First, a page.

One of the consolations to be drawn from England's 2-0 defeat in Seville, we were told, was that there are not many Spains out there in the international football jungle. England, with four wins out of four so far, should unquestionably qualify for the World Cup finalsas usual, with a greater concern being – again as usual – what happens once they are there.
In that respect it has been rather an alarming week. At the Emirates on Tuesday, 60,000 lucky spectators saw Brazil produce a quality of football to surpass even Spain's, while the world champions, Italy, also impressed in their own less flamboyant way; on Wednesday, Argentina demolished France in Paris as Carlos Tevez sent Lionel Messi slaloming through the home defence to score a goal worthy of the delighted team manager, Diego Maradona, himself. "The ball is an extension of his body," Mara-dona purred, and how many English players can say that?
As a demonstration of excellence of technique, Spain's performance was hard to beat, though Brazil exceeded it by adding their own special flair. In doing so they prevented Italy's manager, Marcello Lippi, achieving a world record of 32 games unbeaten, yet the Italians too have something England do not possess in Andrea Pirlo, a playmaker who operates from so deep he would be regarded in British terms as a defensive holding midfielder.
It would be fascinating to see if Michael Carrick, with his passing ability, could develop in that role. For Manchester United he has become more adventurous, but in Seville he and Gareth Barry found themselves chasing a ball fizzed around between the four interchanging Spanish midfielders. Spain opted for a narrow quartet of outstanding ball-players while the almost recklessly offensive full-backs Sergio Ramos and Joan Capdevila provided width. England had again chosen two genuine wingers, but the hard-working Shaun Wright-Phillips had to come inside to help out and Stewart Downing was neither fish nor fowl on the left.
A combination of Fabio Capello's faltering English and guarded manner meant that it was difficult to discern exactly what he made of the match, or England's current standing. The TV audience heard him say as an opening remark, "For me it's a very, very poor game," which would have astonished Spanish fans and presumably referred to his team's performance. As ever, he claimed to have learnt things about individual players, which with the exceptions of Emile Heskey, Wright-Phillips and Ashley Cole must have been largely negative.
Later on a late Spanish night he elaborated: "The second half we played better. We played 80 per cent to the left in the first half. It is impossible to arrive at the goal like that. You can't score goals when the ball is going left, left, left and you never switch it.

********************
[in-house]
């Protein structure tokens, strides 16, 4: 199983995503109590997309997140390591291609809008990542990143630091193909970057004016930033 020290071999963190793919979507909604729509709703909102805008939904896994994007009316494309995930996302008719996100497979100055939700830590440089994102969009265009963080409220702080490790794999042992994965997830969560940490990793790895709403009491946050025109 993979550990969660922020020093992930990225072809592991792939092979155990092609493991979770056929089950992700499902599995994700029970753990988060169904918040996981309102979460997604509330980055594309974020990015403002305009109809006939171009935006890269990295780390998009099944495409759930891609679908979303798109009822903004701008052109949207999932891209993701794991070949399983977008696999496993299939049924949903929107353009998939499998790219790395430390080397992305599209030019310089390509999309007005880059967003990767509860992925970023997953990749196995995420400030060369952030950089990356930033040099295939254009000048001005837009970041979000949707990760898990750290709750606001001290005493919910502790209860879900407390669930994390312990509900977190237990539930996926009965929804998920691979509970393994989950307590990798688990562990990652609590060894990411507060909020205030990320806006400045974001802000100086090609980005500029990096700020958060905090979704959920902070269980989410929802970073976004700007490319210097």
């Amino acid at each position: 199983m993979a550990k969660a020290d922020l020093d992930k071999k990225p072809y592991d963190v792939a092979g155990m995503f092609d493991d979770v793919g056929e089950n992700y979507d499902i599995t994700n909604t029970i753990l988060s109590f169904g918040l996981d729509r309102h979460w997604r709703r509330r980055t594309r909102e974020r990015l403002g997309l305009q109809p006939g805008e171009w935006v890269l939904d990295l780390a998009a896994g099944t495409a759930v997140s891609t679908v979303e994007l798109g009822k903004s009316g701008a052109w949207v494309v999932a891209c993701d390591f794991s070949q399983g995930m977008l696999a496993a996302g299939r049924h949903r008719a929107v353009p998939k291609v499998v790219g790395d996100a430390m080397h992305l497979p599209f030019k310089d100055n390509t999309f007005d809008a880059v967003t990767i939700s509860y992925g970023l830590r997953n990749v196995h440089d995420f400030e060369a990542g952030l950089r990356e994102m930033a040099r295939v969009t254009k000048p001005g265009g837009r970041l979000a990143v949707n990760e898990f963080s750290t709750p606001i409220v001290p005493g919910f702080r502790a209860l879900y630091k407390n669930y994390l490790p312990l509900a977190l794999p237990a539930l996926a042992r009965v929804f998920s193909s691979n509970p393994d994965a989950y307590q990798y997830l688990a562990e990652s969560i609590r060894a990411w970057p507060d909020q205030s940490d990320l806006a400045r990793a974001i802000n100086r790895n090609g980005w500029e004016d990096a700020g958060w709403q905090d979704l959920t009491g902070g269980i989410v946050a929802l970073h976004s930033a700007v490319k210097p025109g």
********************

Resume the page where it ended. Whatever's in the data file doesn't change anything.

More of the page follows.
"The pool of players is wider now. The important thing is what the form of the players will be like before the next game. That is very important. I know more players. [James] Milner has been with us for the first time. He was on the bench but I saw him in training."
The attraction of playing Spain, he had said, was to encounter a different style, "like South American but with more speed". The evidence of the week was that Brazil and Argentina are no slouches either and that England's victory in Germany (where Norway won on Wednesday) was greeted with excessive optimism.
Come the friendly at home to Slovakia next month and then Ukraine's visit in a qualifying game four days later, Rio Ferdinand and Wayne Rooney, if fully fit, would automatically replace Phil Jagielka and Gabriel Agbonlahor, but the England midfield is as much of a conundrum as ever. The answer may be for Wright-Phillips (still ahead of David Beckham for a full shift) to offer the width on the right, while three others combat the trio of central players that visitors to Wembley tend to field – three from Carrick, Barry, Frank Lampard and Steven Gerrard, of whom Barry has been the weakest in the two home matches this season.
Beckham, meanwhile, has a big chance to convince Capello and Milan of his worth in tonight's derby against Serie A leaders Inter. Milan yesterday refused to be put off signing Beckham, despite LA Galaxy's insistence that he will return when his loan ends on 8 March.
Galaxy are unhappy Milan failed to meet a Major League Soccer deadline to close the deal by Friday for the 33-year-old, but Milan's chief executive, Adriano Galliani, dismissed Galaxy's stance as a "tactic" and the club's coach, Carlo Ancelotti, thinks a move is possible.
"Galaxy have forced the situation, but there's time before 9 March, we've still got 20 days to close the deal," said Ancelotti."My wish is that he can play in other derbies."
"David is focused on the derby. We will be addressing this early next week," said Beckham spokesman Simon Oliveira.Reuse content